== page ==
Indian food 521.
(photo credit: Courtesy)
Although the Crowne Plaza Hotel in Jerusalem is not the most well known venue for fine dining, it holds one of the crown gems when it comes to ethnic food: the Kohinoor Indian restaurant.
Kohinoor was opened 18 years ago by Israel’s famed “curry queen,” Reena Pushkarna. The third of her three restaurants, Kohinoor was the first kosher Indian restaurant in the world. It was named after the famed Indian Koh-i-Noor diamond, which now rests among the crown jewels of England.
As I entered the restaurant’s dining room, I was overcome by the unique and detailed décor.
Strong spices mingled with subtle Eastern music, a paisley-patterned woodcut drop ceiling led my eyes upwards, and traditional arches elicited visions of royalty.
Even before the meal arrived, my dining partners and I felt like we had long left Jerusalem and were preparing to dine in one of India’s finest restaurants.
As a simple starter, we were given a small dish with light crackers and three tapenades – a spicy mango (that resembles the Iraqi amba sauce), creamy tomato, and tamarind with dates. After just a taste, we knew that the meal to come would be as exotic as the room we sat in.
The next course was a simple but hearty Delhi salad (NIS 26) and red and green lamb and vegetable samosas – a crunchy, fried stuffed pastry and popular Indian appetizer (NIS 26). I have always loved samosas and found Kohinoor’s to be particularly flavorful, especially when dipped in the sweet and sour tamarind sauce. The intense flavors were toned down with a simple naan, a traditional Indian bread stuffed with lamb and chicken or garlic and cilantro (NIS 29 and 20).
By the time the main courses arrived, we were admittedly a bit full but knew we would have to make room for the heartiest part of the meal. The colors of the steaming dishes, served over a small flame, hinted at the variety of flavors we were about to experience, and our appetites were immediately revived.
For meat eaters, Kohinoor offers almost any texture and flavor in the book. The Tandoori mixed grill (NIS 125) showcased three different flavors of chicken – cashew, coriander and saffron, and mint – as well as lamb kebab and lamb chop. The meat (especially the chicken) was moist, tender and bursting with flavor.
The other, more stew-like mixes of meats and vegetables such as peas,
lentils, and mushrooms, were served alongside Navrattan pilaf, a saffron
rice with vegetables. The most traditional, tadka daal (yellow
lentils), was the saltiest and most familiar of the dishes (NIS 39). For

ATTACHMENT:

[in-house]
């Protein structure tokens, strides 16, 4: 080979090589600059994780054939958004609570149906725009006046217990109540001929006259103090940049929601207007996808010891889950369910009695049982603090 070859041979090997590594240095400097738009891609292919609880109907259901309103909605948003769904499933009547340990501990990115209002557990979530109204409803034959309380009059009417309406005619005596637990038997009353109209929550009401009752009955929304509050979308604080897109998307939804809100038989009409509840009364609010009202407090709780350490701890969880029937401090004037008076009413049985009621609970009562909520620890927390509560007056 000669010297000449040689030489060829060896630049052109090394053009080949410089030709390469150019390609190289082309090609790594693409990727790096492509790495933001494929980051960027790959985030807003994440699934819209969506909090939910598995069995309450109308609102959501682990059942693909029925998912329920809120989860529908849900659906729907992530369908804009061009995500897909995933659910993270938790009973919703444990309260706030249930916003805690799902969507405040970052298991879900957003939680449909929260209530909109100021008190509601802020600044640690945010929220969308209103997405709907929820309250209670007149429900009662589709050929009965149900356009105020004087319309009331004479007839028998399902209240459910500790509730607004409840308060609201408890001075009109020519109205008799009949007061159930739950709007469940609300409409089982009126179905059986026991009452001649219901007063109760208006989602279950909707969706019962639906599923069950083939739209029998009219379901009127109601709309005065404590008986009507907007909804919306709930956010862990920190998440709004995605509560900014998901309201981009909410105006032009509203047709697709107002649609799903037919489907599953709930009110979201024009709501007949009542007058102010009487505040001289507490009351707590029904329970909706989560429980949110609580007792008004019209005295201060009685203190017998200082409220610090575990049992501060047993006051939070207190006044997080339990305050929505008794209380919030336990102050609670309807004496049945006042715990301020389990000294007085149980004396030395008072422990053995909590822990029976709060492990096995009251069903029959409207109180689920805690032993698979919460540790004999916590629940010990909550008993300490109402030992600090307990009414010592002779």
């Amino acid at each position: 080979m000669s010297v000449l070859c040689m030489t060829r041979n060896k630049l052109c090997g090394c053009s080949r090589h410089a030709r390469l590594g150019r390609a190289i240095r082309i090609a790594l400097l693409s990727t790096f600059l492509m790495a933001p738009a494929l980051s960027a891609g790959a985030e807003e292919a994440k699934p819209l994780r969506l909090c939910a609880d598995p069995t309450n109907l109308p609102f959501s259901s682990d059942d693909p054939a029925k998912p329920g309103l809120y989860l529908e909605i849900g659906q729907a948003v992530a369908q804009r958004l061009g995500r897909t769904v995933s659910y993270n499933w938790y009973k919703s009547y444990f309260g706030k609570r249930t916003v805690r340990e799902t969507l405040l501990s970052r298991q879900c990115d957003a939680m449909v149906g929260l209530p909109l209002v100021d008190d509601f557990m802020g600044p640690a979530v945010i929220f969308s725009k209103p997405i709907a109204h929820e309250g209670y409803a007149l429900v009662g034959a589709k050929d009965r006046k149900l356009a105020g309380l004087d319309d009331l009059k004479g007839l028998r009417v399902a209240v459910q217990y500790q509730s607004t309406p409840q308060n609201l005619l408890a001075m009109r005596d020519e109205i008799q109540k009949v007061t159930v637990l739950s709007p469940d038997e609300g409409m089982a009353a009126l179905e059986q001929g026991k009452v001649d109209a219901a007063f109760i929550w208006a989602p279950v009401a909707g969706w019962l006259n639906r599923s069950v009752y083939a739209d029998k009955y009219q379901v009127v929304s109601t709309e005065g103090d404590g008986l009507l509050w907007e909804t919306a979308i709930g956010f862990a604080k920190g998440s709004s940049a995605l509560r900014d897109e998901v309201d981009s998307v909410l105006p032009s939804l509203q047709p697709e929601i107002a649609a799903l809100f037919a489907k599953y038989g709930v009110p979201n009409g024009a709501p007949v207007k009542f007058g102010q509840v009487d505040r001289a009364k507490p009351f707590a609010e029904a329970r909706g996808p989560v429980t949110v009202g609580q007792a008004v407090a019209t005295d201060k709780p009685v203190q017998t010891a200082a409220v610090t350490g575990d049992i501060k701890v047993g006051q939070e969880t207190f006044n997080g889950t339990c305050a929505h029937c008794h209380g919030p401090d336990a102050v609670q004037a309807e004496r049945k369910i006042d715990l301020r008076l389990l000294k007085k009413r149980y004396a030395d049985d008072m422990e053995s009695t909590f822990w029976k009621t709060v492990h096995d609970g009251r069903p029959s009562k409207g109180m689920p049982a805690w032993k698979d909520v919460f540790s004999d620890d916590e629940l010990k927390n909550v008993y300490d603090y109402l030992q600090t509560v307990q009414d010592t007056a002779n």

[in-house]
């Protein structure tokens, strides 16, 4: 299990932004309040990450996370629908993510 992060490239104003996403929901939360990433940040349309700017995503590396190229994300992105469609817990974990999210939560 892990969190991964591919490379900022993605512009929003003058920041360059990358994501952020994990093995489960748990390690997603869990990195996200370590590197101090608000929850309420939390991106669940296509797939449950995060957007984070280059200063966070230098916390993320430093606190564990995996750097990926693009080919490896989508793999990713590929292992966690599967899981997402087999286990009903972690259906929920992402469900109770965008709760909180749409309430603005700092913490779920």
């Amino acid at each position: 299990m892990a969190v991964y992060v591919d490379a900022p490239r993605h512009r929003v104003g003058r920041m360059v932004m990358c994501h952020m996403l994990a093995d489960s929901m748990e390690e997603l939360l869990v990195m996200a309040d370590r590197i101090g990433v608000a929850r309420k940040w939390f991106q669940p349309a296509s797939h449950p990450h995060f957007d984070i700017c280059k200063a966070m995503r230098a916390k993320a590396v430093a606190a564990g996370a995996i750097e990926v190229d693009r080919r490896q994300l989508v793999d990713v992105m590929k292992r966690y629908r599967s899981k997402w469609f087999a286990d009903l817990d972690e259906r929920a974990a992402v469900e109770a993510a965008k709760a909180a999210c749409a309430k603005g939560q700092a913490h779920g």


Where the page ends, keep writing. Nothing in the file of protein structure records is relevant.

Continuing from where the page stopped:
those who prefer something spicier, try the mushroom xacuti (NIS 46),
and ask for it hot! Our favorite of the bunch was the mixed vegetable
dish in coconut milk, which was perfectly balanced between spicy and
sweet (NIS 44). Be sure to order a side of jeera aloo – roasted potatoes
with cumin, ginger and chilies – to add some consistency to the
souplike dishes and absorb some of the saltiness or spiciness (NIS 39).
For dessert we tasted the souplike rice pudding and the pistachio-soy
ice cream. I would recommend the latter, which has a thicker
consistency, after so many liquid-based dishes.
Sometimes it is hard to know how much to order when food is Thali style –
i.e., in small bowls on a round stainless steel tray. An appetizer and
salad, one main course with a side of potatoes or rice, and a dessert is
the perfect amount for two hungry people dining at Kohinoor.
Anyone who has spent time in Israel knows how strongly Indian food,
culture, and even spirituality have affected Israeli society. But
Kohinoor is not a traveler’s den with cheap chai and a stomach-churning
menu; it is a retreat that offers highquality food and service. The
location (near the Central Bus Station) is not exactly central, and the
hotel itself if not among the most impressive in Jerusalem. And though
it is a bit expensive, Kohinoor is well worth the price.
So fill your plate with rice and a heaping serving of one of Pushkarna’s
home recipes. Take your time to enjoy the music and décor, and devour
your time in a place that looks and tastes like we all imagine the
finest Indian restaurants would.Kohinoor Restaurant, Crowne Plaza
Hotel, Jerusalem, (02) 658- 8867, Kosher. Lunch: Sunday – Friday
noon-3:30 p.m.; Dinner: Sunday – Thursday 6 p.m.-midnight; Saturday:
After Shabbat to midnight.